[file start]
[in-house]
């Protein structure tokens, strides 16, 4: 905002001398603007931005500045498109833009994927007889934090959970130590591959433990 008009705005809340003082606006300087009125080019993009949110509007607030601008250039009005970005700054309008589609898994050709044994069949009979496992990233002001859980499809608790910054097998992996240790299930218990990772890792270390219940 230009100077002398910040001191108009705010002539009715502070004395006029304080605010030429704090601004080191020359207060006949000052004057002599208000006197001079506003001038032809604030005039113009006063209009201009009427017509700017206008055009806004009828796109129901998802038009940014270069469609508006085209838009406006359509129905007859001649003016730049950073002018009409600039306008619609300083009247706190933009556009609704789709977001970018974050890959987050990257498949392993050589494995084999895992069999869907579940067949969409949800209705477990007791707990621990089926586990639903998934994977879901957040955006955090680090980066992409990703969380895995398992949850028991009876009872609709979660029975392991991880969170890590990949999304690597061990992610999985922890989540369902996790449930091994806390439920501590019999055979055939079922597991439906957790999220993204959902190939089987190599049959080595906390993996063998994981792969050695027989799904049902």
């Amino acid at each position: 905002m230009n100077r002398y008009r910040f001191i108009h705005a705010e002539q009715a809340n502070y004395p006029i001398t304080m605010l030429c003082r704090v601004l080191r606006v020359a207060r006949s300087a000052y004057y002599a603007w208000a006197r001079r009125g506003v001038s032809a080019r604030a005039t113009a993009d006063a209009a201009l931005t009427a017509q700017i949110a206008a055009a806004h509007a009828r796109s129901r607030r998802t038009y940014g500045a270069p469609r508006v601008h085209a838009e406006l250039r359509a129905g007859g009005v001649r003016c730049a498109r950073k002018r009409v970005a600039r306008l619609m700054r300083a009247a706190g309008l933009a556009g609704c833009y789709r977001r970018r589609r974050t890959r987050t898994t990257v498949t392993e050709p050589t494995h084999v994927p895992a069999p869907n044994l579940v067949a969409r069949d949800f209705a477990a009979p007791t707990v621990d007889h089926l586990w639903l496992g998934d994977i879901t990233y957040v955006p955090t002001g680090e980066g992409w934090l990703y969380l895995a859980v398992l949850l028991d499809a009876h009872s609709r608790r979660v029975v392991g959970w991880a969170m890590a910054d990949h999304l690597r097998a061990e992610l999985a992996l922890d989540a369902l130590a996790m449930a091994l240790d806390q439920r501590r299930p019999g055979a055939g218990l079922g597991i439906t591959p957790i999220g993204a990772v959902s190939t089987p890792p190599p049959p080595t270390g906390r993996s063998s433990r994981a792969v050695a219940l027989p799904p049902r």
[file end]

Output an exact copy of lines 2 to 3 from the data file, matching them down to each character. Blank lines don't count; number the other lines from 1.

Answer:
């Protein structure tokens, strides 16, 4: 905002001398603007931005500045498109833009994927007889934090959970130590591959433990 008009705005809340003082606006300087009125080019993009949110509007607030601008250039009005970005700054309008589609898994050709044994069949009979496992990233002001859980499809608790910054097998992996240790299930218990990772890792270390219940 230009100077002398910040001191108009705010002539009715502070004395006029304080605010030429704090601004080191020359207060006949000052004057002599208000006197001079506003001038032809604030005039113009006063209009201009009427017509700017206008055009806004009828796109129901998802038009940014270069469609508006085209838009406006359509129905007859001649003016730049950073002018009409600039306008619609300083009247706190933009556009609704789709977001970018974050890959987050990257498949392993050589494995084999895992069999869907579940067949969409949800209705477990007791707990621990089926586990639903998934994977879901957040955006955090680090980066992409990703969380895995398992949850028991009876009872609709979660029975392991991880969170890590990949999304690597061990992610999985922890989540369902996790449930091994806390439920501590019999055979055939079922597991439906957790999220993204959902190939089987190599049959080595906390993996063998994981792969050695027989799904049902």
């Amino acid at each position: 905002m230009n100077r002398y008009r910040f001191i108009h705005a705010e002539q009715a809340n502070y004395p006029i001398t304080m605010l030429c003082r704090v601004l080191r606006v020359a207060r006949s300087a000052y004057y002599a603007w208000a006197r001079r009125g506003v001038s032809a080019r604030a005039t113009a993009d006063a209009a201009l931005t009427a017509q700017i949110a206008a055009a806004h509007a009828r796109s129901r607030r998802t038009y940014g500045a270069p469609r508006v601008h085209a838009e406006l250039r359509a129905g007859g009005v001649r003016c730049a498109r950073k002018r009409v970005a600039r306008l619609m700054r300083a009247a706190g309008l933009a556009g609704c833009y789709r977001r970018r589609r974050t890959r987050t898994t990257v498949t392993e050709p050589t494995h084999v994927p895992a069999p869907n044994l579940v067949a969409r069949d949800f209705a477990a009979p007791t707990v621990d007889h089926l586990w639903l496992g998934d994977i879901t990233y957040v955006p955090t002001g680090e980066g992409w934090l990703y969380l895995a859980v398992l949850l028991d499809a009876h009872s609709r608790r979660v029975v392991g959970w991880a969170m890590a910054d990949h999304l690597r097998a061990e992610l999985a992996l922890d989540a369902l130590a996790m449930a091994l240790d806390q439920r501590r299930p019999g055979a055939g218990l079922g597991i439906t591959p957790i999220g993204a990772v959902s190939t089987p890792p190599p049959p080595t270390g906390r993996s063998s433990r994981a792969v050695a219940l027989p799904p049902r």